by Janice J. Heiss
Adam Bien is both a Java Champion and a Java Rock Star. He served as a member of the Expert Group for JSR 316, the Java Platform, Enterprise Edition (Java EE) 6 specification of the Java Community Process (released in December 2009), and he was an Expert Group member for the Enterprise Java Beans (EJB) 3.1 and Java Persistence API 2 (JPA 2.0) JSRs with the Java Community Process. He is the author of several respected books on enterprise development and is a highly regarded enterprise consultant for many companies.
On August 4, 2010, Adam was notified by Oracle Magazine that he won the ninth annual Editors' Choice award for Java Developer of the Year for his expertise, hard work, enterprise, and enthusiasm.
Q: What would you like to see happen at the JavaOne conference?
A: I would like to see a strong Oracle commitment to Java (SE/EE), as well as to Java FX. JavaOne is a perfect place for clear strategic announcements.
I’ve really enjoyed the spirit of past JavaOne conferences. They have been truly unique. I hope that spirit doesn’t get lost in the new location. I would also like to see a toy show again—it is almost a tradition.
Q: How would you evaluate the current state of the Java platform?
A: The Java platform and community are growing. There are more and more interesting languages, such as Scala, Groovy, JRuby, Cloture, Jython, and JavaFX, running on the Java Virtual Machine (JVM). The Java programming language is still number one. The Java platform is actually a unique success story.
Q: What trends in software development should Java developers pay special attention to?
A: Developers should just try to keep the excitement and passion for software development going and keep learning new stuff. Today’s bleeding edge will become a fact tomorrow. It is hard to predict the future, so it is better to learn as much as possible and apply your knowledge to the real world after abstraction and verification. Furthermore, it is also more fun to take this approach.
Q: What's the next big technology revolution?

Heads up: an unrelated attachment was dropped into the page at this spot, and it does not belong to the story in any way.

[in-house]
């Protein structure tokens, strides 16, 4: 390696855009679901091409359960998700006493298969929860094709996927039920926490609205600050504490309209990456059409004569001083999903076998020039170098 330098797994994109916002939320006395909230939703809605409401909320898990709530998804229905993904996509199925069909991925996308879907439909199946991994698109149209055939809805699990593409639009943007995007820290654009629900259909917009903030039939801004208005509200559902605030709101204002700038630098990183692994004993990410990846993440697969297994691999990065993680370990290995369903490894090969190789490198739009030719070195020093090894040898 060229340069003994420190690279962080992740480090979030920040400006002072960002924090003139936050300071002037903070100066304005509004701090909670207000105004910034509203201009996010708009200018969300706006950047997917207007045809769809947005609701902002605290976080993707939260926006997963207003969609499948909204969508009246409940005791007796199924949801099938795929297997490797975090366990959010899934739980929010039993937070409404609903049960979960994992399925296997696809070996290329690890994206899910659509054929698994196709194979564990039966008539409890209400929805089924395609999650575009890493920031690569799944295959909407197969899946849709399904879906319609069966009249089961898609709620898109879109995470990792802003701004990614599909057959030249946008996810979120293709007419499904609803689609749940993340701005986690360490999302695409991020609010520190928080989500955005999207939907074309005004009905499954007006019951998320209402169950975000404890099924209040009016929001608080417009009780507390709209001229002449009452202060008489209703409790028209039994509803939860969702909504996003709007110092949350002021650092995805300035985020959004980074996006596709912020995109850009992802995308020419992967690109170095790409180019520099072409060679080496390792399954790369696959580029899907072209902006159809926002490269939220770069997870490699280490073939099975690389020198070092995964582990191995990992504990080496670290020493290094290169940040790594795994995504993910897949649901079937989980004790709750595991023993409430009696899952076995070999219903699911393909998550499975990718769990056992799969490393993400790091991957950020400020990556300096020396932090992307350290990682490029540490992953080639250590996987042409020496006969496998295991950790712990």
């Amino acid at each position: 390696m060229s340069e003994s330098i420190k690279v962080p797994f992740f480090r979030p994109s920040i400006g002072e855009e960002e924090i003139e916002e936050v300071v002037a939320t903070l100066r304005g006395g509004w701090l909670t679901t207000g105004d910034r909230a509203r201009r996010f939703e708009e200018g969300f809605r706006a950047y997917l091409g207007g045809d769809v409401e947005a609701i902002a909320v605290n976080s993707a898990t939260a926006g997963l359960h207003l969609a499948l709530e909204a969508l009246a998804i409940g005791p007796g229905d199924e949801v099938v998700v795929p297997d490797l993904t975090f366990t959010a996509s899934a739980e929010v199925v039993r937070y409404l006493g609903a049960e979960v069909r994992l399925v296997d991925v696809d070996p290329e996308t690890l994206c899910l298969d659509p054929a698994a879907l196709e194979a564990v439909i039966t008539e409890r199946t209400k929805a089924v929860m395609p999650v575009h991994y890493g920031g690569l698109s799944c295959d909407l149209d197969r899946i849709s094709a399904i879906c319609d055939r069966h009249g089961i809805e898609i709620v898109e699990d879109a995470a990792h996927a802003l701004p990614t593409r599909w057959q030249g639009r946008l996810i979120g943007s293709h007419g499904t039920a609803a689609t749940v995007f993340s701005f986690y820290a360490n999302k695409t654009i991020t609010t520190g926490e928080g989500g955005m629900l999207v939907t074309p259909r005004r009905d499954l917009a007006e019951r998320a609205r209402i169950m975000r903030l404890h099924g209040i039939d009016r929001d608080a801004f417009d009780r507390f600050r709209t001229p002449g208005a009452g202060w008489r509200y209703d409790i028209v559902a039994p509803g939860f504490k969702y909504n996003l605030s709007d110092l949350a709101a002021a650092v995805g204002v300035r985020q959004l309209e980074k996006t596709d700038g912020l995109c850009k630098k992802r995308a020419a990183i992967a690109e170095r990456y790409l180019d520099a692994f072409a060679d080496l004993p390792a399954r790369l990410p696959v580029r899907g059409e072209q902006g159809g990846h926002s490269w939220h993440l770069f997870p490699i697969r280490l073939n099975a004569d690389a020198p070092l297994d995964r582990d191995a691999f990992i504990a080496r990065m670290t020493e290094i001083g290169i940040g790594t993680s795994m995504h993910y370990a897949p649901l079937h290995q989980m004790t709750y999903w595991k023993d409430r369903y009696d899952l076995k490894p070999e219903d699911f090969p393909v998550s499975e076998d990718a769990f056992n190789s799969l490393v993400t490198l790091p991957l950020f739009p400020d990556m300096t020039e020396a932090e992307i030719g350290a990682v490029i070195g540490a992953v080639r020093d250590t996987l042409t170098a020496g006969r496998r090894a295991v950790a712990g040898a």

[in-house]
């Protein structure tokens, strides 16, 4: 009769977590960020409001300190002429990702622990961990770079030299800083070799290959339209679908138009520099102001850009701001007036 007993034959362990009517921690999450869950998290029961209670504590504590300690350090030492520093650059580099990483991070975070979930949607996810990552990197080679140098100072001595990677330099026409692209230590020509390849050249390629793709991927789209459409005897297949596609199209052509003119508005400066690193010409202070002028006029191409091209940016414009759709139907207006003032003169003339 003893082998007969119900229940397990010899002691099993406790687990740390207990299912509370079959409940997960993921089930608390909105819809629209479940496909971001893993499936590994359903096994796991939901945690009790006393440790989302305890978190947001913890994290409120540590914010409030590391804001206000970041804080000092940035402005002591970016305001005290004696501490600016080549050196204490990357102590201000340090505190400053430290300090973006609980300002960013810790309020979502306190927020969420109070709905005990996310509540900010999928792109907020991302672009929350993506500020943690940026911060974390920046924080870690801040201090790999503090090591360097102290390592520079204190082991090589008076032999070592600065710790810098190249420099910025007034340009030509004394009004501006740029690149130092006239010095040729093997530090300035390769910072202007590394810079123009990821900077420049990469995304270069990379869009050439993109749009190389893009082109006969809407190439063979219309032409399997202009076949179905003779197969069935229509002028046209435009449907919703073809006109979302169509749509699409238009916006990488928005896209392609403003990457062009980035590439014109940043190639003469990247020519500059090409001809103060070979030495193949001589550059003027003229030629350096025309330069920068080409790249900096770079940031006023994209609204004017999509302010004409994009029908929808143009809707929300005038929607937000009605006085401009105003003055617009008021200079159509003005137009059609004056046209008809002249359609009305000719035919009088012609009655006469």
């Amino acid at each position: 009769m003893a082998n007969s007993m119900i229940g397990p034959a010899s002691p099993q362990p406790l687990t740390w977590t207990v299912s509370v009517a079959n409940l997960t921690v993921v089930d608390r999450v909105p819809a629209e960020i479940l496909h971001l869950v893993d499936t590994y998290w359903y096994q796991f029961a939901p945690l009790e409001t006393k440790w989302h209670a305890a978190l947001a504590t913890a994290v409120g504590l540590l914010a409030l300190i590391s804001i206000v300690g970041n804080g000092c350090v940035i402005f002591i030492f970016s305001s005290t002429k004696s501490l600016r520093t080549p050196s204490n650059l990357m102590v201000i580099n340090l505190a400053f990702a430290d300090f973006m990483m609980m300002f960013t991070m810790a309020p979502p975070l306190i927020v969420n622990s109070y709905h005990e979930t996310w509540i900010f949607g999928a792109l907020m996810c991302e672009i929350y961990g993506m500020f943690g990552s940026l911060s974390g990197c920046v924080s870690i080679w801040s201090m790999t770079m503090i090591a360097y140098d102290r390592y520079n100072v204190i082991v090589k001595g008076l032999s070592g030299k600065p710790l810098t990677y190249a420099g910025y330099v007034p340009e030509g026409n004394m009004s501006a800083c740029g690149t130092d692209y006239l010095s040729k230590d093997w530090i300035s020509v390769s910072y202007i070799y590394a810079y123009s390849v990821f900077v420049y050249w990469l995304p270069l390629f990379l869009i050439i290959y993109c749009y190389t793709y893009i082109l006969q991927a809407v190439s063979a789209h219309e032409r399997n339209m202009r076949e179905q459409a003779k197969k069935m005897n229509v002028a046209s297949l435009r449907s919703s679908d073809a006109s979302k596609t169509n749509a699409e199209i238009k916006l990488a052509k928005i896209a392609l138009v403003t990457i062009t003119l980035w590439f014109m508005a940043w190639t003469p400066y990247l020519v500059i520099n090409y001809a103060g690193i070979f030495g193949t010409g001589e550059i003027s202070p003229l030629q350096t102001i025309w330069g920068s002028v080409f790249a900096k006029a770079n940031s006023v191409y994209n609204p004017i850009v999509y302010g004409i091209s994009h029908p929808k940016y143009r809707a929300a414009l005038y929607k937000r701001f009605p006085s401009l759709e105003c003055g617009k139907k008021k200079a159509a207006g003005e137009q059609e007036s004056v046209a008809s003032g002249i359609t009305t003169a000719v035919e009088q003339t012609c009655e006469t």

A: The revolution is already here, but it is not evenly distributed yet. Developers are still getting excited about Java EE 5 and how lean it feels, although it is actually almost 5 years old. Some cannot believe that Java EE 6 is available and production-ready.
I would call the next revolution in the enterprise "pragmatism and simplicity." You can start lean enterprise projects with less fraction and discussion than you could a few years ago. I hope the over-engineering and "ivory tower" times are definitely over.
Cloud computing could become more popular, although I wouldn’t call it a revolution. The available cloud technologies are older than Java.
Q: Tell us about your "Hacking Heating" session at JavaOne.
A: GreenFire is one of my many pet projects, but it's the most "mission critical." It regulates the heating control of houses depending on the weather forecast, sensor state, and configured priorities. I wasn’t very happy with how my heating system worked, so I started to regulate it manually. After a few weeks of observation, I automated the process during a weekend. GreenFire was built with Java EE 5 preview (originally, with EJB 3 plus JPA 1, Hibernate, BIRT, Groovy, JMX, JMS, and RMI) before its official release. For me, that was the fastest way to hack the application.
In the session, "S314243: Hacking Heating Systems with Java EE 6, JavaFX, and Scripting," I will discuss the technology choice more deeply, as well as the migration to Java EE 6 (from Java EE 5), and the patterns I used. GreenFire deals with integration of "legacy" resources (such as heating devices), accesses external services, and needs to start periodic jobs. It’s a perfect project for explaining patterns, best practices, and technologies. My JavaOne talk will concentrate more on the technology part and less on the heating optimization. I guess heating optimization is not as important in California as it is in Germany.
Q: What are the leading misconceptions that you encounter about Java EE 6?
A: I encounter plenty of misconceptions, myths, and prejudices before showing developers what Java EE 6 actually feels like. A short demo in the IDE (slides are not very appropriate for that purpose) kills all the myths. Most developers are stunned to discover that Java EE 6 became even lighter than Plain Old Java Objects (POJOs). I will prove this claim in my JavaOne session "S313248: Creating Lightweight Applications with Nothing but Vanilla Java EE 6."
Q: What areas of functionality in Java EE 6 have developers been slow to appreciate?
A: For unknown reasons, developers are still living in the J2EE world. You will still find articles, forum entries, and even talks with "J2EE" in the title. Java 2 Platform, Enterprise Edition is about 7 years old and very legacy. It was designed before JDK 1.5 and annotations—and JDK 1.5 was EOLed in October 2009.
In my Java EE 6 projects, I use broad adoption of all Java EE 6 APIs and technologies. The most popular technologies are JavaServer Faces (JSF) 2, JPA 2, Contexts and Dependency Injection (CDI), and EJB 3.1. Because of built-in CDI events, Java Message Service (JMS) is used less frequently inside the applications.
Q: What do you see as the most important API in Java three years from now?
A: Jigsaw (modularization), closures, and JSR-166y—the Concurrency and Collections updates. The interest in Java EE 6 is huge; it seems like in three years, it will take over the world.